The Manitoulin Experiment – Senior Contributor to The M@Gazette

Manitoulin Island as you see it today is a direct result of a failed Government experiment, a plan was conceived by short-sighted government officials– sounds like today, doesn’t it?– and pushed through with very little foresight and a great deal of good intention. We all know about good intentions, and the direction the paving of the road can take. That is exactly where they headed when they foisted this plan on the unsuspecting natives of the region.

Manitoulin was deemed unsuitable for white habitation, so the powers that be decided to offer the WHOLE Island to the Indians of the Great Lakes region, for their own. Imagine that! I think the expression we’d use today is “How white of them!” Let’s just see now… we will get you to sign over your ownership of better, more suitable land to us, and we will give you Manitoulin as a homeland. You can live there, hunt, fish, and we will let you do that because you will be out of our way. We can then give your more suitable Southern land over to white settlers who are pouring in like the plague, demanding more and more space. We will encourage all of your people to settle on Manitoulin by moving the annual gift giving to the Grand Manitoulin from Amherstburg.*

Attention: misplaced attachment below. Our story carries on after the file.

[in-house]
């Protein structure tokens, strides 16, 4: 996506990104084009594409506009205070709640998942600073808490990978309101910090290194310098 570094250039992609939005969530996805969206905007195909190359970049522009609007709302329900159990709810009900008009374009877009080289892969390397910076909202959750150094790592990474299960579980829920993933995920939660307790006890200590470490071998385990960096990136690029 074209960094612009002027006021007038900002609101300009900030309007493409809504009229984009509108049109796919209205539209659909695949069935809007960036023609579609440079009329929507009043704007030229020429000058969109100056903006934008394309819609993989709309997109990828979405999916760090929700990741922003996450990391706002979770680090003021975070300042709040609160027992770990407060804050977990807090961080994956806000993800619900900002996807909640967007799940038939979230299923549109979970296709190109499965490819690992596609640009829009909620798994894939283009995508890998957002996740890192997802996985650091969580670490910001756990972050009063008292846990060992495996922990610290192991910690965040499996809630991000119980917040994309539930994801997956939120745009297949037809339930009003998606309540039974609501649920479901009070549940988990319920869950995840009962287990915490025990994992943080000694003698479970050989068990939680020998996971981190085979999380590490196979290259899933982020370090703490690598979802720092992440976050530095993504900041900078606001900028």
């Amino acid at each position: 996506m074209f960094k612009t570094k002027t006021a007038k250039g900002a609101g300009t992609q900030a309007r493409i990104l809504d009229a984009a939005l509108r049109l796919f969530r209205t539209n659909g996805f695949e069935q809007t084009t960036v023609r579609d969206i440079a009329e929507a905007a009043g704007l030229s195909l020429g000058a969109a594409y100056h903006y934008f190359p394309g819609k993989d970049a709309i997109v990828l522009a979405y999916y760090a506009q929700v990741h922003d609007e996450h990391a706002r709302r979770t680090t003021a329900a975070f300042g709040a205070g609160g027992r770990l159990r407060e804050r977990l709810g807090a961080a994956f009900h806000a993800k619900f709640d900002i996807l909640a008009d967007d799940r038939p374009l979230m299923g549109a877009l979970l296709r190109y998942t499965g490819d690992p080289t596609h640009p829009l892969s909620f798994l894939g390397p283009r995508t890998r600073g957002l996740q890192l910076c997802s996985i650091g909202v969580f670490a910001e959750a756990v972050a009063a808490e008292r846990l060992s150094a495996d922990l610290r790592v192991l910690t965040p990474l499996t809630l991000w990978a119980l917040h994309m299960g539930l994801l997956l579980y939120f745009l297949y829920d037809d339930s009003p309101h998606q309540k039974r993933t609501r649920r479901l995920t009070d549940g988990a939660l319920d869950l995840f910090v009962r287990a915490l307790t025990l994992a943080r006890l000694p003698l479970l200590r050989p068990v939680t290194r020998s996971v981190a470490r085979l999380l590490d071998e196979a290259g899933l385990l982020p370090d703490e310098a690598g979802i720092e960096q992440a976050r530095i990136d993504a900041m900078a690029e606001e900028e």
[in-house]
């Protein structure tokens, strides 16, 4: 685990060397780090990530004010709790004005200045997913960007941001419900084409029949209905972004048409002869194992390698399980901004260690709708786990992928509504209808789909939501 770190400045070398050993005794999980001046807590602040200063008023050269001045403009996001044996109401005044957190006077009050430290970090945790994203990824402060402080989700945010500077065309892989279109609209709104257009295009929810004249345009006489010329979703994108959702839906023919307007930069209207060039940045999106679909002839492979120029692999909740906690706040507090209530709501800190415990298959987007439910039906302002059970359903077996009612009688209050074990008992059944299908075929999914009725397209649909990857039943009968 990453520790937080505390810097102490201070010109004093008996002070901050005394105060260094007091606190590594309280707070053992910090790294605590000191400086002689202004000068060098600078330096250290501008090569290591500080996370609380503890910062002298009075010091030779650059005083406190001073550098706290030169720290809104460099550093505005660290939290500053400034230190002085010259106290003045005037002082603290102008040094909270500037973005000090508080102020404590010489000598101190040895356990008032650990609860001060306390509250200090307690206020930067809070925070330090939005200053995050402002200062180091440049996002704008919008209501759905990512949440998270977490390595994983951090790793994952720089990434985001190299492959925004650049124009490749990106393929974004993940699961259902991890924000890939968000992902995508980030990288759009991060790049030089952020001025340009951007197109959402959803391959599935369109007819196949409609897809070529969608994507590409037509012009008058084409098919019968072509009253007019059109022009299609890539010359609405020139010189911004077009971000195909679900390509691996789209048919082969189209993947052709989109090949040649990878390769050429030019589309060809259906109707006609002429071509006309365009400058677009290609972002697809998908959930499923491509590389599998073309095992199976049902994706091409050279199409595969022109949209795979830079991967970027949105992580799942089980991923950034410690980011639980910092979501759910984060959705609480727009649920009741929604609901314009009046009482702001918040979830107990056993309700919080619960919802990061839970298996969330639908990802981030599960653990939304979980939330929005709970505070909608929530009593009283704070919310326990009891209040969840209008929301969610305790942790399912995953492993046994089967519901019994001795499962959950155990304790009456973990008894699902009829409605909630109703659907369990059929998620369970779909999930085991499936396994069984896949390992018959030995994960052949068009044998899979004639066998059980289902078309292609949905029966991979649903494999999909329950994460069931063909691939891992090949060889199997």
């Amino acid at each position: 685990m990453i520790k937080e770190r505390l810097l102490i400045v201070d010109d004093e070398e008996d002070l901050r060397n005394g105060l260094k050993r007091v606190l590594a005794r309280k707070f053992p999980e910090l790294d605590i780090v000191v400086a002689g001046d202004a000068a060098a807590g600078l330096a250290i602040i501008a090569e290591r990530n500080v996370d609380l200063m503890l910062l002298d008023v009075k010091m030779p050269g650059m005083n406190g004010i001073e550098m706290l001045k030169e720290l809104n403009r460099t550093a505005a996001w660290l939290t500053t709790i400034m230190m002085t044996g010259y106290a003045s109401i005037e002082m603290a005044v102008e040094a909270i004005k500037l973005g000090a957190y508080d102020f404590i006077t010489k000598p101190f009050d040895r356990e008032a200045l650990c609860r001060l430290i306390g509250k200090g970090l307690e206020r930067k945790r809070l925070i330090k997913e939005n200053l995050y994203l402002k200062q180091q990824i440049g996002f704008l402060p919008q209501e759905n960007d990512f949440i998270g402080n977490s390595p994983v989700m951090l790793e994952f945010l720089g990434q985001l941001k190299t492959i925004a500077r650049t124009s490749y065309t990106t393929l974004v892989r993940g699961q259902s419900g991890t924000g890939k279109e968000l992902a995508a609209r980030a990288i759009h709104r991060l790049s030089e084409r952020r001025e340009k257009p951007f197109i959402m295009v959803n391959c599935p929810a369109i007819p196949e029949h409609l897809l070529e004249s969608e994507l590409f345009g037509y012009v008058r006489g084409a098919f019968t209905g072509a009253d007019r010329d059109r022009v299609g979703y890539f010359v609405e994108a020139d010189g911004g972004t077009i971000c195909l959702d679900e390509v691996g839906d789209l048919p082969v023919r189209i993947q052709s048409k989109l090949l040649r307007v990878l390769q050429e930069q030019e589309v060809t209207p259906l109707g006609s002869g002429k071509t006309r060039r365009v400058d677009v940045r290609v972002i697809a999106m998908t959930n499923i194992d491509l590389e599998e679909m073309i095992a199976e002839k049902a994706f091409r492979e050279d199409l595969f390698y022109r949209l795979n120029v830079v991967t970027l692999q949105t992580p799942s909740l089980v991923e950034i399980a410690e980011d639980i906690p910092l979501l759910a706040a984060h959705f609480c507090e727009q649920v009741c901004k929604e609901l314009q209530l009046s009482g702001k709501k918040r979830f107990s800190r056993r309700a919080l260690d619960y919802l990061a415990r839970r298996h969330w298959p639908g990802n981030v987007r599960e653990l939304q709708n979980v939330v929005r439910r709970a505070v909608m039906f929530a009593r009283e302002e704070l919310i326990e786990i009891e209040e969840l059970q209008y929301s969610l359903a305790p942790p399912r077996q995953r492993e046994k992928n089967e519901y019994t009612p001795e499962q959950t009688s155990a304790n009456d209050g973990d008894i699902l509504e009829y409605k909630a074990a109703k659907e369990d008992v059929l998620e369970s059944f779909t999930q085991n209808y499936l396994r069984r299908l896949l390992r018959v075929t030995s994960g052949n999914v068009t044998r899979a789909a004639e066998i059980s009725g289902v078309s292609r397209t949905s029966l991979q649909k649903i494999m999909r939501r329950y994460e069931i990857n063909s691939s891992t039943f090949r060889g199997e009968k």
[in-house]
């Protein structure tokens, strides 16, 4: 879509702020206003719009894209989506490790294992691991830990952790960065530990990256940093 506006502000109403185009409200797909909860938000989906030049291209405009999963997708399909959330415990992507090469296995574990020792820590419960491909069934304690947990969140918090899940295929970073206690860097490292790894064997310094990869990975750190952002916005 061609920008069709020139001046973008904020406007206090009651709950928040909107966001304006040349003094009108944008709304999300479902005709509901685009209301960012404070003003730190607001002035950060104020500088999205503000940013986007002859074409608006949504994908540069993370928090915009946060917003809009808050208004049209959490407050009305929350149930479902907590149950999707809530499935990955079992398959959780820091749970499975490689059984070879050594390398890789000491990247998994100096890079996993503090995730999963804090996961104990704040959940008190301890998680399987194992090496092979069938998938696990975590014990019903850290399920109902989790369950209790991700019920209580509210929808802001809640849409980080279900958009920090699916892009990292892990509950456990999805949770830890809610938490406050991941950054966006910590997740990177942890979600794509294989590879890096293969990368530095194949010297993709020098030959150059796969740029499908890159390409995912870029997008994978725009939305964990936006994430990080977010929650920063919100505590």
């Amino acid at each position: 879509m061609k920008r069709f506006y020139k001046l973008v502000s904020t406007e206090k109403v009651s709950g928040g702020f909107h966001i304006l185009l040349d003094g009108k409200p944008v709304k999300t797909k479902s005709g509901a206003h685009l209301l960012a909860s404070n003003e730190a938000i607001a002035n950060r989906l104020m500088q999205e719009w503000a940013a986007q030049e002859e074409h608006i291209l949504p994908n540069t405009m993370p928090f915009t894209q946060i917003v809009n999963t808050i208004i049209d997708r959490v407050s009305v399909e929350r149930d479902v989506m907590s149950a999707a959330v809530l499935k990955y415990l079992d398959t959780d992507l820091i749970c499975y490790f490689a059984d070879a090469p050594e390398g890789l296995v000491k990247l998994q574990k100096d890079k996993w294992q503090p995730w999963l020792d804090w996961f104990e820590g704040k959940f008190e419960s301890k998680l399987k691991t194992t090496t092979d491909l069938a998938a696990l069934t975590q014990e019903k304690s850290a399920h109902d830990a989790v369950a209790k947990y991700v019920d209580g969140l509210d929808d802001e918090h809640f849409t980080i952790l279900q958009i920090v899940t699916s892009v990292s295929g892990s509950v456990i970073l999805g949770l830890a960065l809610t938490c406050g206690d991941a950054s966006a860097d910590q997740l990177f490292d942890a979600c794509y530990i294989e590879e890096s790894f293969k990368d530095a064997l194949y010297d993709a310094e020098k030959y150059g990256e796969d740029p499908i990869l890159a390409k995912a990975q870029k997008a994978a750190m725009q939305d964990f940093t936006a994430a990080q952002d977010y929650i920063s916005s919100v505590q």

The Governor of Upper Canada, Sir John Colborne, was the author of this plan. Its purpose was to prevent the Natives from impeding the progress of civilization in Upper Canada and also to gain ownership for the Crown of the far-superior land to the South. Sir Francis Bond Head, his successor, then carried out its implementation.

The idea, conceived in January of 1836, was begun in reality in August of that year, when 1500 Natives were present for the gift giving. Oh, if only they’d known! They would have forgone their blanket and ammunition and run away screaming. Or better still, had murdered the damned Governor, who was present for the event. For you see, that was not all the plan entailed (did we forget to mention?)– we will now send a group of government officials and misguided Christians to Manitoulin to live among you, and to teach you trades, farming and the one true God…we will make you just like us!

And so, the Manitoulin Plan had begun. The beginning, however, was also the end. The natives would no longer enjoy their nomadic way of life. They would no longer fish, hunt, or live their lives the way they always had, for the winds of change were sweeping their entire way of life out of the picture and blowing European Christians right down their throats. Bibles, beads and booze were about to change the life they had led– forever.

(Next Time…”Onward Christian Soldiers: The taking of Manitoulin”)

*Annual gift giving was carried out for a number of years at the fort on Drummond Island, but when it became American territory in 1829, the venue was moved to St. Joseph Island, then to Penetanguishene (1830-1835), then finally Amherstburg, before finally being moved to Manitoulin Island.

– Sue Priddle